Heartbeat: 1815 Tourbillon Handwerkskunst By A. Lange & Söhne
Normally, we like to keep our “heartbeats” short.
But I have a little explaining to do this time.
I love the new 1815 Tourbillon Handwerkskunst by A. Lange & Söhne. Let me tell you why.
2015 is the 200th anniversary of the birth of Ferdinand Adolph Lange, the founder of both the illustrious watch manufacture A. Lange & Söhne in Glashütte and also the entire watch industry that grew up around it in Saxony.
To celebrate this milestone date, A. Lange & Söhne book-ended the year with special watches.
At the SIHH in January 2015, the company introduced an updated version of its classic Lange 1 as well as the Zeitwerk Minute Repeater, the world’s first decimal minute repeating wristwatch with digital display.
Then in February – coinciding with the opening of the “Simple and Perfect: Saxony’s Path into the World of International Watchmaking” exhibition in Dresden’s Mathematisch-Physikalischer Salon (MPS) – the brand introduced a 200-piece platinum limited edition of the 1815 with a deep black lacquer dial to celebrate the date of Ferdinand Adolph Lange’s birth on February 18, 1815.
December 7, 2015
December 7 is also a meaningful date for A. Lange & Söhne: on this day, the company was founded in 1845. And on this day in 1990 it was re-founded by his great-grandson Walter Lange.
So December 7 is always a day in the year for celebration at A. Lange & Söhne. And this year, it was used to present the final limited edition in honor of this celebratory year: the 1815 Tourbillon Handwerkskunst.
Now, I am going to admit something to you. I am one of those strange people (though I’m certainly not alone) who far prefer the asymmetrical look of the Lange 1 to the classic look of the 1815 line.
But this version of that more conventional-looking watch has truly captured my heart thanks to its absolutely stunning dial and movement bridges engraved in the tremblage style that A. Lange & Söhne’s engravers have mastered so well.
That stunning dial is not easy to create: it comprises 18-karat pink gold that has been hand-engraved for two days in the painstaking style that makes the granular structure, then coated with black rhodium. The glossy, high-polished, applied gold elements including the logo and numerals make for a stunning contrast.
And the inside of this watch is just as interesting as the outside, with its decorated-to-perfection plates and bridges and exquisitely chamfered inside angles.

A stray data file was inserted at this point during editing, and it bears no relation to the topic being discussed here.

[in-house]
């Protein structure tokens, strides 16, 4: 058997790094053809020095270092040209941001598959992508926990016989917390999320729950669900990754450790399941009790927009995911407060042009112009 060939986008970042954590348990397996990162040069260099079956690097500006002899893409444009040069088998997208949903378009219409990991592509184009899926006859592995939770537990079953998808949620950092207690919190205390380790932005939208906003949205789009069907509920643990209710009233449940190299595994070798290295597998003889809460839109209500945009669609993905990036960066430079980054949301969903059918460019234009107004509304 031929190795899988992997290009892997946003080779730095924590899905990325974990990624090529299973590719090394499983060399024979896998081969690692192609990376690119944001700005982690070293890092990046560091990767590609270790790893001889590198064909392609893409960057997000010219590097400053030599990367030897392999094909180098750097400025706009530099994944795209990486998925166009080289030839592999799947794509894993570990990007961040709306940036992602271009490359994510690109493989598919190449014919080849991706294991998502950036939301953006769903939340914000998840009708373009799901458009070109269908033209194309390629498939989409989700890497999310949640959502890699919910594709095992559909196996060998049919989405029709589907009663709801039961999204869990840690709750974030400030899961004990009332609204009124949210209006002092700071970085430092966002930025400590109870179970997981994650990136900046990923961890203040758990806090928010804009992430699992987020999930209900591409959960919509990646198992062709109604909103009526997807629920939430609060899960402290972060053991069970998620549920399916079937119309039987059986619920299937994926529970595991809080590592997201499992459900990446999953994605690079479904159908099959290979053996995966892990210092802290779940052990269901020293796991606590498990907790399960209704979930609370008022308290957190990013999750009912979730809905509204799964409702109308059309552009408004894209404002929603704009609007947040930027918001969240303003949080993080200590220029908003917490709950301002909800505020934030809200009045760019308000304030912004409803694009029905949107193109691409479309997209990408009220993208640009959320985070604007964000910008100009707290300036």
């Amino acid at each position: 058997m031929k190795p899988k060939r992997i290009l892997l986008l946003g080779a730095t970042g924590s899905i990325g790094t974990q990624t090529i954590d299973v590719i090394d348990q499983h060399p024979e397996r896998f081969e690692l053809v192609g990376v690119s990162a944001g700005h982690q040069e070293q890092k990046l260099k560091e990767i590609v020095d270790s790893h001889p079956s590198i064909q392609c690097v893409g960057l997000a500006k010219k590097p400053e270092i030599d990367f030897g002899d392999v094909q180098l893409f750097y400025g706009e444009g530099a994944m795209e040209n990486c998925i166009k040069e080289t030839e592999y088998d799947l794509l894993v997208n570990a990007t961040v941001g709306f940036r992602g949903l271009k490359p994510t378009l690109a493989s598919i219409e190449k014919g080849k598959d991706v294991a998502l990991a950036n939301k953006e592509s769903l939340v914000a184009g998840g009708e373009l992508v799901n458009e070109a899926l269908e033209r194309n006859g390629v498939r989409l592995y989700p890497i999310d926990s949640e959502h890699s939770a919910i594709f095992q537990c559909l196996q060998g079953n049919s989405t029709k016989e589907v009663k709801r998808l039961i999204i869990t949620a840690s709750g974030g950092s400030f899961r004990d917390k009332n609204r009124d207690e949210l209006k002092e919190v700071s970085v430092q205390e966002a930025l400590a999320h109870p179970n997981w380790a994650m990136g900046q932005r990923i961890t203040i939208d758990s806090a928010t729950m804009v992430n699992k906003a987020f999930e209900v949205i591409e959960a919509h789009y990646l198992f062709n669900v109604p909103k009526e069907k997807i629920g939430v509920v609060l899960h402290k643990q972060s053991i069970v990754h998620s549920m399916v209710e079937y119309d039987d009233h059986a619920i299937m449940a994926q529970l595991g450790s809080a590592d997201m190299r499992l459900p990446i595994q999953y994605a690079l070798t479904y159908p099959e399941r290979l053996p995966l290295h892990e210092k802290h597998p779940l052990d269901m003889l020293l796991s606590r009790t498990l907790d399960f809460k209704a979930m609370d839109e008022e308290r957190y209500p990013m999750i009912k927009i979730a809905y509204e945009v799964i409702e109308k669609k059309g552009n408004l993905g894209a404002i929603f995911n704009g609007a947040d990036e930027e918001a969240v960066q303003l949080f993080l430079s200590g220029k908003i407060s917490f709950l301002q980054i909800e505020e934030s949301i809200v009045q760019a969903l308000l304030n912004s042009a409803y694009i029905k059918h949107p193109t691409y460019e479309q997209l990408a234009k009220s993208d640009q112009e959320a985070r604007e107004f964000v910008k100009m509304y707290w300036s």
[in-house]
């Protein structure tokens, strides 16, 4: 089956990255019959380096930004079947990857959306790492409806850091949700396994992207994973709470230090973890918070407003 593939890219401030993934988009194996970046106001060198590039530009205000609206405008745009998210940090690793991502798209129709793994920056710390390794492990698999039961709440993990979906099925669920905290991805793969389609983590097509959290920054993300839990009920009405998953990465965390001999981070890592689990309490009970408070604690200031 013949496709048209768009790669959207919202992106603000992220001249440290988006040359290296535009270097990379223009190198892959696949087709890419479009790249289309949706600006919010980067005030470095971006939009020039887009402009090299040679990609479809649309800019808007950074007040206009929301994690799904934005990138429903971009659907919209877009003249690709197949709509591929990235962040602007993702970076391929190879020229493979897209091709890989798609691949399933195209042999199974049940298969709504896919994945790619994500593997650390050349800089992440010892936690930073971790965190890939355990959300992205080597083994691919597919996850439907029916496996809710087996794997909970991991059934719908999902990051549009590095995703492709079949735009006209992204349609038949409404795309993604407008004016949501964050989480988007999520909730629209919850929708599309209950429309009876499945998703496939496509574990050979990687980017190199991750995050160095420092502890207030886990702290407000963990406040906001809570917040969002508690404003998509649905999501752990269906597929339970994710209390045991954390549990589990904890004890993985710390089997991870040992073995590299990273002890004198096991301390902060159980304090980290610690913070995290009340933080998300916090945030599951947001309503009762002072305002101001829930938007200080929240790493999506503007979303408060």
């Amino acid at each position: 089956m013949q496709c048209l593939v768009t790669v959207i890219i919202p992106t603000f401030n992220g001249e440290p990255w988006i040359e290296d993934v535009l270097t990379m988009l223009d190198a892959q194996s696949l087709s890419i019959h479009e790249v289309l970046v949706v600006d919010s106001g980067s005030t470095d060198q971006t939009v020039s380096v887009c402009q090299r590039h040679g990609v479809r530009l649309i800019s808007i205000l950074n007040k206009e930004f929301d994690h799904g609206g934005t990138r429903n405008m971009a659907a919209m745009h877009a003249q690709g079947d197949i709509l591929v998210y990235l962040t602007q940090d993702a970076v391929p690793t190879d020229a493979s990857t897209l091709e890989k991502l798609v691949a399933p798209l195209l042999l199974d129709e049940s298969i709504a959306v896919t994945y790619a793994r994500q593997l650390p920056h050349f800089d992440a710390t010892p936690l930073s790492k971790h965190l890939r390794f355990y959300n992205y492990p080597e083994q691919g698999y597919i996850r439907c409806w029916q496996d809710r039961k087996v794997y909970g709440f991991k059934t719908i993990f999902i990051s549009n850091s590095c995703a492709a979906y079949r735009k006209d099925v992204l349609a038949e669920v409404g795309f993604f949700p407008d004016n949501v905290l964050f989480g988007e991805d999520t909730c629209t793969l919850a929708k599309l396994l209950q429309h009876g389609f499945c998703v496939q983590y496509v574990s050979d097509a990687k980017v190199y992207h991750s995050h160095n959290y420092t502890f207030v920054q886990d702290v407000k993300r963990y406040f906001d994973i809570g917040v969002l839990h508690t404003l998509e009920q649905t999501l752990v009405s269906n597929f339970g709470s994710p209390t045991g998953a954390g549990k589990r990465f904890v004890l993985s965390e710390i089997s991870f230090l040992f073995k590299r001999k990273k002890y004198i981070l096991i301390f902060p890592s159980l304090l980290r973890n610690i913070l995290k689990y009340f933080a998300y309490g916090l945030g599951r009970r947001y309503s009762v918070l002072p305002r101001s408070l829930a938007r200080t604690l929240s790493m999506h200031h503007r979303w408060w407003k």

The tourbillon visible through the cutaway in the dial at 6 o’clock is mechanically interesting in that it also contains A. Lange & Söhne’s patented zero-reset and stop-seconds mechanism.
To my knowledge, this is a world first.
Generous, classy, human
But there’s another reason that this event once again won me over and reminded me why I love this brand so much: on the celebratory evening in Dresden’s famous Albertinum, A. Lange & Söhne CEO Wilhelm Schmid said something that I can’t help but think is just the cat’s meow, particularly at a time when people are so divided over issues that should never have become issues in the first place.
Every year on the evening of December 7 since Schmid has been CEO of the Saxon brand, he has announced two things. One is the winner of the brand’s “scholarship,” which sees a young watchmaker win a competition to help further his studies.
The other has to do with the gifts that most corporate entities give their partners, customers, clients, and special friends when they attend an event. A. Lange & Söhne chooses not to do this – instead using the money that would have been spent for a local charitable donation.
This year A. Lange & Söhne is using that money to provide German lessons for five refugees. Should these five be able to satisfactorily learn the language, A. Lange & Söhne will then educate them in the fine art of watchmaking – thereby providing career opportunities for these unfortunate souls.
In Schmid’s view, this undertaking stems directly from the company’s original values. “It is our way of keeping Ferdinand Adolph Lange’s spiritual legacy alive,” he said in his heartfelt address to the close to 200 guests.
While this might seem like a drop in the bucket when you consider that Germany has now taken in one million refugees, every little bit helps.
With this announcement, Schmid shows that both he and A. Lange & Söhne are as human, generous, and classy as it gets.
For more information, please visit www.alange-soehne.com/1815-tourbillon-handwerkskunst.
Case: pink gold, 39.5 x 11.1 mm
Movement: manually wound Caliber L102.1 with one-minute tourbillon with stop-seconds and zero-reset functions; untreated German silver plates and bridges with tremblage engraving
Dial: black rhodium-plated pink gold dial with tremblage engraving
Functions: hours, minutes
Limitation: 30 pieces